Blueprint 2030 focuses on the entire Reef ecosystem – beyond corals and coral reefs (the focus of Blueprint 2017). It includes five goals that will help us buy time for the Reef, while we encourage and advocate for greater action to mitigate and remove carbon from the atmosphere.

  • We will:
  • Protect the Reef’s resilience
  • Enhance the Reef Authority’s capability
  • Co-manage Sea Country with Traditional Owners
  • Empower others to protect and manage the Reef
  • Do our part to reduce emissions

What needs to be done

In 2015, 195 countries committed to the Paris Agreement to hold the increase in the global average temperature to well below 2°C above pre-industrial levels and pursue efforts to limit the temperature increase to 1.5°C above
pre-industrial levels.

Despite this, global greenhouse gas emissions have continued to rise and exceed record levels.

The adverse impacts and related damage from climate change will escalate with every increment of global warming.

Every bit of warming prevented is critical and may prevent irreversible damage and provide a better possible future for the Reef.

  • You can take action today to protect the Reef for tomorrow:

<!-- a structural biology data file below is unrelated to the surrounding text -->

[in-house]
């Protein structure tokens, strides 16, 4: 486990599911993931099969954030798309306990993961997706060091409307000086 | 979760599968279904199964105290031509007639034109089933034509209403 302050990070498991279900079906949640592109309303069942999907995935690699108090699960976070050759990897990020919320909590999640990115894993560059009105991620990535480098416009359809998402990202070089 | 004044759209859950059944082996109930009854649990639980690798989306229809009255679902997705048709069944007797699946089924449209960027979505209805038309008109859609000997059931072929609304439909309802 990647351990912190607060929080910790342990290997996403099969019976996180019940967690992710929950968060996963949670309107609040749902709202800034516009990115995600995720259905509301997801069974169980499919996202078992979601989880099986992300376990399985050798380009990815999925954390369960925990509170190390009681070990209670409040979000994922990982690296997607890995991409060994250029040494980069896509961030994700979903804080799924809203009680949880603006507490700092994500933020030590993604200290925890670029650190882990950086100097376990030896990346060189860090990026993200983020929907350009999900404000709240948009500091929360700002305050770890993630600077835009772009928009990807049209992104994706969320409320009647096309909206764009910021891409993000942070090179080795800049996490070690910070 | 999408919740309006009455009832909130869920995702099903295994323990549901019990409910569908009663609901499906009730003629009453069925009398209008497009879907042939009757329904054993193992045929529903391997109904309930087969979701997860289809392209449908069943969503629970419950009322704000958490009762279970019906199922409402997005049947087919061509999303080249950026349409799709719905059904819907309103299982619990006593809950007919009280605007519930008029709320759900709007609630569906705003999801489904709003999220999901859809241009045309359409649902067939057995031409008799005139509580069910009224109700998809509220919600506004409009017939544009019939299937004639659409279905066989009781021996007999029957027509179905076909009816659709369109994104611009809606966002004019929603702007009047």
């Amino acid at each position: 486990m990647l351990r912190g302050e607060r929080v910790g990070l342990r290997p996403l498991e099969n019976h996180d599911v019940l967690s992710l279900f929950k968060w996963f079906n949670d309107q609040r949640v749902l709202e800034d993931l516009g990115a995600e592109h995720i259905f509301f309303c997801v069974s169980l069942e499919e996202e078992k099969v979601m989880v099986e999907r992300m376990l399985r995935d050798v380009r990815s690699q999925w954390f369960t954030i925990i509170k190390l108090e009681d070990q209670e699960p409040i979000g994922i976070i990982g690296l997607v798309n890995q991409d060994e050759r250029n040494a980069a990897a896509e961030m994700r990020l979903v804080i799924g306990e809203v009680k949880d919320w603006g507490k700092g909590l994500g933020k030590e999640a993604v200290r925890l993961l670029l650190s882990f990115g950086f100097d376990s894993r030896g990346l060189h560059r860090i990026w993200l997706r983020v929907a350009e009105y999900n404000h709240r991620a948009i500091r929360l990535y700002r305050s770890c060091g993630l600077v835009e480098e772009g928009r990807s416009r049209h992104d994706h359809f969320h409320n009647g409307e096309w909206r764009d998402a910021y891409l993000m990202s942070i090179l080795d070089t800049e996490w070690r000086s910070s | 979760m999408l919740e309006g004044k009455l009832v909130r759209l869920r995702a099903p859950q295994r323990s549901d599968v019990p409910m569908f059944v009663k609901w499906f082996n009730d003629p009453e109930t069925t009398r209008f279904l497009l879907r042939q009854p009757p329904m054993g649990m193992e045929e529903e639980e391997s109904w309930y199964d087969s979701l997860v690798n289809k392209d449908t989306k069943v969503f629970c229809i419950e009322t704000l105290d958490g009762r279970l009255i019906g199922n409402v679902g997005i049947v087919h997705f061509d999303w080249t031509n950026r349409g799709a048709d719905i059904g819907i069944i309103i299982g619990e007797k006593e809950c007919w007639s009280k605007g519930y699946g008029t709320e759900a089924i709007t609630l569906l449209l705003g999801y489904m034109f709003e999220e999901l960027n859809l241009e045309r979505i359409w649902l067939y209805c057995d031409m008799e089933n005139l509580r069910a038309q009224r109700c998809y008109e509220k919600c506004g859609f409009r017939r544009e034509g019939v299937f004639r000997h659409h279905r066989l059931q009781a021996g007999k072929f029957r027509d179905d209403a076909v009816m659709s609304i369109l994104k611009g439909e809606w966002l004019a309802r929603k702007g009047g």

• All emissions matter. Your actions count.
  • Learn about what contributes to climate change and what can be done about it.
  • Talk about climate change, what you’re doing and what else can be done with people you know.
  • Reduce your emissions through daily choices such as using renewable energy sources, eating fewer animal products, and choosing low or zero emission transportation.
  • Be a conscious consumer – prioritise sustainability when purchasing or investing.
  • Abide by rules put into place to protect natural environments.
  • Get involved in conservation actions in your local area.

The future of the Reef will be better if we all act together.

The legacy we leave for future generations is in our hands and the time to act is now.
Created
Updated 11 Feb 2024